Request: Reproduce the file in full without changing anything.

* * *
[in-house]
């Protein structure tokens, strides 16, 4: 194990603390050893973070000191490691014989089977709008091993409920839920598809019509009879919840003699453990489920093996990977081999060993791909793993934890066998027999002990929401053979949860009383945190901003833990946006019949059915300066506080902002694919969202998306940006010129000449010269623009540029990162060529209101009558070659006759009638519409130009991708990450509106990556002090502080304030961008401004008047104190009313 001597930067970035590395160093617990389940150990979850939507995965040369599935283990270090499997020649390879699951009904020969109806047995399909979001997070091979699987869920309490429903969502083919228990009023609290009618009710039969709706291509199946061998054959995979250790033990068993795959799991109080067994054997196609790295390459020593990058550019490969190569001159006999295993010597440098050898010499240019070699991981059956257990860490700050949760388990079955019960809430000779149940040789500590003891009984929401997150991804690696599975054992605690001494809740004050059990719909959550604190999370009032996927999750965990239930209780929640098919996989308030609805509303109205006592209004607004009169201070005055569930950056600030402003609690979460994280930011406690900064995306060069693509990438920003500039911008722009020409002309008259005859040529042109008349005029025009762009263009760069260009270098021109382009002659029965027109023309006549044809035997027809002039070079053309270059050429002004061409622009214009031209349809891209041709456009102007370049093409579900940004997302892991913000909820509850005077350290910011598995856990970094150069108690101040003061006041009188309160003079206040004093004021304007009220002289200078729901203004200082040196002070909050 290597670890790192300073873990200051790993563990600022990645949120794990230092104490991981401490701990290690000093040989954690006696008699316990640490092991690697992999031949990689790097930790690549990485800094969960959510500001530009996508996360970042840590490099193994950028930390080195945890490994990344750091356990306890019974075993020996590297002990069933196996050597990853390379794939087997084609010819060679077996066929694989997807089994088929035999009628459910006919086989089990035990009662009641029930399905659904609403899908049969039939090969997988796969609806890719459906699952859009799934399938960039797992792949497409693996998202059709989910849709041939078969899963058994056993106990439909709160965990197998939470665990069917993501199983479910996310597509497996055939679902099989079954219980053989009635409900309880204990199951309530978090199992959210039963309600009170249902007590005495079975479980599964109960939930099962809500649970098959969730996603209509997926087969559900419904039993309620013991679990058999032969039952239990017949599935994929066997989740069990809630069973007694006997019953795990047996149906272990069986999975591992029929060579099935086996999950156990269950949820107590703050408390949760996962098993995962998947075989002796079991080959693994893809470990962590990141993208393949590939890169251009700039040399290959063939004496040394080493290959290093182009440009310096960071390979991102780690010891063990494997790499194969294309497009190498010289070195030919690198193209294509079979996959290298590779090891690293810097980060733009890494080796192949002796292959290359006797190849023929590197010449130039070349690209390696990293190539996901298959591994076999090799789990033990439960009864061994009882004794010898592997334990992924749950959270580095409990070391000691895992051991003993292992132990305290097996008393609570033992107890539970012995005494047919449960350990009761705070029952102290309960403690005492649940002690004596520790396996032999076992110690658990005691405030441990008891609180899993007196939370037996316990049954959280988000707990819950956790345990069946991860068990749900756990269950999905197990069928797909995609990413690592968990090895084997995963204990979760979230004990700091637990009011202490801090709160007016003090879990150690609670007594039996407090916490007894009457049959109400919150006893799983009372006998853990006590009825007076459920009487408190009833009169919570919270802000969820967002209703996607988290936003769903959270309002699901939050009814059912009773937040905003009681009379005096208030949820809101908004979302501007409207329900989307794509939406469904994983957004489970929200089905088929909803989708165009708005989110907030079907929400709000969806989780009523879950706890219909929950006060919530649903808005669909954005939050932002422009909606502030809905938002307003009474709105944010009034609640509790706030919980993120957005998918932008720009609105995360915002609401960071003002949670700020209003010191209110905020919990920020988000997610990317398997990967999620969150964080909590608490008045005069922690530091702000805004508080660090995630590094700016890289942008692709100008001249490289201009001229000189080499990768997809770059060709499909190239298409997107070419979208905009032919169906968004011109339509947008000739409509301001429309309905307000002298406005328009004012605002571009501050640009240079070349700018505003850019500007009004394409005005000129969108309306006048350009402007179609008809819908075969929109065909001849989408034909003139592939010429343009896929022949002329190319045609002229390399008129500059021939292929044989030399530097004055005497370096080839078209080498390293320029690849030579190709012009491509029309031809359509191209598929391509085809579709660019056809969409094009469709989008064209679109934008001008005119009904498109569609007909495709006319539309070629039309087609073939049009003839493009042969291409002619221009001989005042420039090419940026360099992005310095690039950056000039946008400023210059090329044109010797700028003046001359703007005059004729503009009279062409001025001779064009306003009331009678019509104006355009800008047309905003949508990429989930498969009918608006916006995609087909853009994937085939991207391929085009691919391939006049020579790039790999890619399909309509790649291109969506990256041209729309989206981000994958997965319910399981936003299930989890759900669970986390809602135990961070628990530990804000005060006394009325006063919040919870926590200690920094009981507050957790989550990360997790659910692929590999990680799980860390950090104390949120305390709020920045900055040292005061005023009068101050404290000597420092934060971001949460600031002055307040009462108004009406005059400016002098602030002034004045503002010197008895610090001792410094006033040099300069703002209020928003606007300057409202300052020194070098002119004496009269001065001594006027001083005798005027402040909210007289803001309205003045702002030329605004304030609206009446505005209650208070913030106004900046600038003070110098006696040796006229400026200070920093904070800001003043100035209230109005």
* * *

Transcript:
[in-house]
């Protein structure tokens, strides 16, 4: 194990603390050893973070000191490691014989089977709008091993409920839920598809019509009879919840003699453990489920093996990977081999060993791909793993934890066998027999002990929401053979949860009383945190901003833990946006019949059915300066506080902002694919969202998306940006010129000449010269623009540029990162060529209101009558070659006759009638519409130009991708990450509106990556002090502080304030961008401004008047104190009313 001597930067970035590395160093617990389940150990979850939507995965040369599935283990270090499997020649390879699951009904020969109806047995399909979001997070091979699987869920309490429903969502083919228990009023609290009618009710039969709706291509199946061998054959995979250790033990068993795959799991109080067994054997196609790295390459020593990058550019490969190569001159006999295993010597440098050898010499240019070699991981059956257990860490700050949760388990079955019960809430000779149940040789500590003891009984929401997150991804690696599975054992605690001494809740004050059990719909959550604190999370009032996927999750965990239930209780929640098919996989308030609805509303109205006592209004607004009169201070005055569930950056600030402003609690979460994280930011406690900064995306060069693509990438920003500039911008722009020409002309008259005859040529042109008349005029025009762009263009760069260009270098021109382009002659029965027109023309006549044809035997027809002039070079053309270059050429002004061409622009214009031209349809891209041709456009102007370049093409579900940004997302892991913000909820509850005077350290910011598995856990970094150069108690101040003061006041009188309160003079206040004093004021304007009220002289200078729901203004200082040196002070909050 290597670890790192300073873990200051790993563990600022990645949120794990230092104490991981401490701990290690000093040989954690006696008699316990640490092991690697992999031949990689790097930790690549990485800094969960959510500001530009996508996360970042840590490099193994950028930390080195945890490994990344750091356990306890019974075993020996590297002990069933196996050597990853390379794939087997084609010819060679077996066929694989997807089994088929035999009628459910006919086989089990035990009662009641029930399905659904609403899908049969039939090969997988796969609806890719459906699952859009799934399938960039797992792949497409693996998202059709989910849709041939078969899963058994056993106990439909709160965990197998939470665990069917993501199983479910996310597509497996055939679902099989079954219980053989009635409900309880204990199951309530978090199992959210039963309600009170249902007590005495079975479980599964109960939930099962809500649970098959969730996603209509997926087969559900419904039993309620013991679990058999032969039952239990017949599935994929066997989740069990809630069973007694006997019953795990047996149906272990069986999975591992029929060579099935086996999950156990269950949820107590703050408390949760996962098993995962998947075989002796079991080959693994893809470990962590990141993208393949590939890169251009700039040399290959063939004496040394080493290959290093182009440009310096960071390979991102780690010891063990494997790499194969294309497009190498010289070195030919690198193209294509079979996959290298590779090891690293810097980060733009890494080796192949002796292959290359006797190849023929590197010449130039070349690209390696990293190539996901298959591994076999090799789990033990439960009864061994009882004794010898592997334990992924749950959270580095409990070391000691895992051991003993292992132990305290097996008393609570033992107890539970012995005494047919449960350990009761705070029952102290309960403690005492649940002690004596520790396996032999076992110690658990005691405030441990008891609180899993007196939370037996316990049954959280988000707990819950956790345990069946991860068990749900756990269950999905197990069928797909995609990413690592968990090895084997995963204990979760979230004990700091637990009011202490801090709160007016003090879990150690609670007594039996407090916490007894009457049959109400919150006893799983009372006998853990006590009825007076459920009487408190009833009169919570919270802000969820967002209703996607988290936003769903959270309002699901939050009814059912009773937040905003009681009379005096208030949820809101908004979302501007409207329900989307794509939406469904994983957004489970929200089905088929909803989708165009708005989110907030079907929400709000969806989780009523879950706890219909929950006060919530649903808005669909954005939050932002422009909606502030809905938002307003009474709105944010009034609640509790706030919980993120957005998918932008720009609105995360915002609401960071003002949670700020209003010191209110905020919990920020988000997610990317398997990967999620969150964080909590608490008045005069922690530091702000805004508080660090995630590094700016890289942008692709100008001249490289201009001229000189080499990768997809770059060709499909190239298409997107070419979208905009032919169906968004011109339509947008000739409509301001429309309905307000002298406005328009004012605002571009501050640009240079070349700018505003850019500007009004394409005005000129969108309306006048350009402007179609008809819908075969929109065909001849989408034909003139592939010429343009896929022949002329190319045609002229390399008129500059021939292929044989030399530097004055005497370096080839078209080498390293320029690849030579190709012009491509029309031809359509191209598929391509085809579709660019056809969409094009469709989008064209679109934008001008005119009904498109569609007909495709006319539309070629039309087609073939049009003839493009042969291409002619221009001989005042420039090419940026360099992005310095690039950056000039946008400023210059090329044109010797700028003046001359703007005059004729503009009279062409001025001779064009306003009331009678019509104006355009800008047309905003949508990429989930498969009918608006916006995609087909853009994937085939991207391929085009691919391939006049020579790039790999890619399909309509790649291109969506990256041209729309989206981000994958997965319910399981936003299930989890759900669970986390809602135990961070628990530990804000005060006394009325006063919040919870926590200690920094009981507050957790989550990360997790659910692929590999990680799980860390950090104390949120305390709020920045900055040292005061005023009068101050404290000597420092934060971001949460600031002055307040009462108004009406005059400016002098602030002034004045503002010197008895610090001792410094006033040099300069703002209020928003606007300057409202300052020194070098002119004496009269001065001594006027001083005798005027402040909210007289803001309205003045702002030329605004304030609206009446505005209650208070913030106004900046600038003070110098006696040796006229400026200070920093904070800001003043100035209230109005």